I’ve been on this kick lately about the importance of children in Hispanic culture. I’ll complete my trilogy of rants on this subject (for now) by pointing out that while the overall national rate of teen pregnancy has declined, it has actually increased among adolescent Latinas.

One supposed reason for this is the tremendous grip that the concept of family has upon Hispanic culture. Young Latinas are apparently so baby-crazy that they just can’t wait for something as trivial as, say, a high school graduation before they get to reproducing.

Along those lines, I’ve heard the excuse that Latinas skip birth control because they believe it implies children are not important or that taking the pill means that they’ll never become mothers.

“Girls hear that they shouldn’t have kids, and they interpret it as a rejection of their goal to be a parent,” some earnest sociologist proclaims.

This rationale presupposes that a teenage Latina cannot comprehend the difference between such basic concepts as “now” and “later.” I would argue, however, that nobody is that stupid.

So what are the real reasons for the overactive ovaries of Hispanic teens? I certainly can’t answer that definitively.

I have some educated guesses however. I would argue that the importance of family and children is indeed a factor (as seen in my previous post). But there’s more to it.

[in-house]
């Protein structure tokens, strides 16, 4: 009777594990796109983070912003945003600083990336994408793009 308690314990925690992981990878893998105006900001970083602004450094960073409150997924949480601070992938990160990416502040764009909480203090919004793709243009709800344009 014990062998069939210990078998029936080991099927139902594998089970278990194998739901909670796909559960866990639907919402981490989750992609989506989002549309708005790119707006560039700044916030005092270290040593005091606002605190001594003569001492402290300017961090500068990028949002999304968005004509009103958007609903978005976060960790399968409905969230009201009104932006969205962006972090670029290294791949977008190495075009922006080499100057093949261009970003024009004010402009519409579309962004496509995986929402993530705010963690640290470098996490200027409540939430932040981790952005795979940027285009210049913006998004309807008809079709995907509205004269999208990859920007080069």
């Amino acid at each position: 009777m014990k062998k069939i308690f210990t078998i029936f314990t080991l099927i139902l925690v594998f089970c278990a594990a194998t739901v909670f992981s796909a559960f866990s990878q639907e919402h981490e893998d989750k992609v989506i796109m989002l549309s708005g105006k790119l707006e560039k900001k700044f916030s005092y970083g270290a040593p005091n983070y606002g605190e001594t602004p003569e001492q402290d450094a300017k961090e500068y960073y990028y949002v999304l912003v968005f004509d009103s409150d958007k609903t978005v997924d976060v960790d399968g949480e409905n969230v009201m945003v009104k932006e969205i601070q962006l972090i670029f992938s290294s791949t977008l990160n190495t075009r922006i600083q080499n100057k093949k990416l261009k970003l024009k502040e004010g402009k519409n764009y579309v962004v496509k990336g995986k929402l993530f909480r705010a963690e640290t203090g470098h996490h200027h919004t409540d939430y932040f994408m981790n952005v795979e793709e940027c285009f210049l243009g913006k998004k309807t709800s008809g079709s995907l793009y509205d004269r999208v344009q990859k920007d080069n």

Higher rates of poverty, which still afflict the Hispanic community more than other groups, are often correlated with teen pregnancies.

Old-world thinking from immigrant parents also plays a part. If mom and dad had their first kid at sixteen and cranked out twelve babies, then waiting until eighteen seems positively nun-like. The subtle, and occasionally overt message of many immigrant parents is that there is nothing wrong if little Maria gets knocked up.

And let’s not forget the influence of the Catholic Church, with its strong hold on Latino culture. Religious dogma can easily convince some pent-up adolescent that condoms are Satan’s Isotoners.

All of these reasons are not as blame-free or reassuring as the lame excuse that teen Latinas are simply confused about when to have babies. These reasons are part of the culture, and until they are changed or at least addressed, Hispanic girls will continue to answer to “mami” far too often.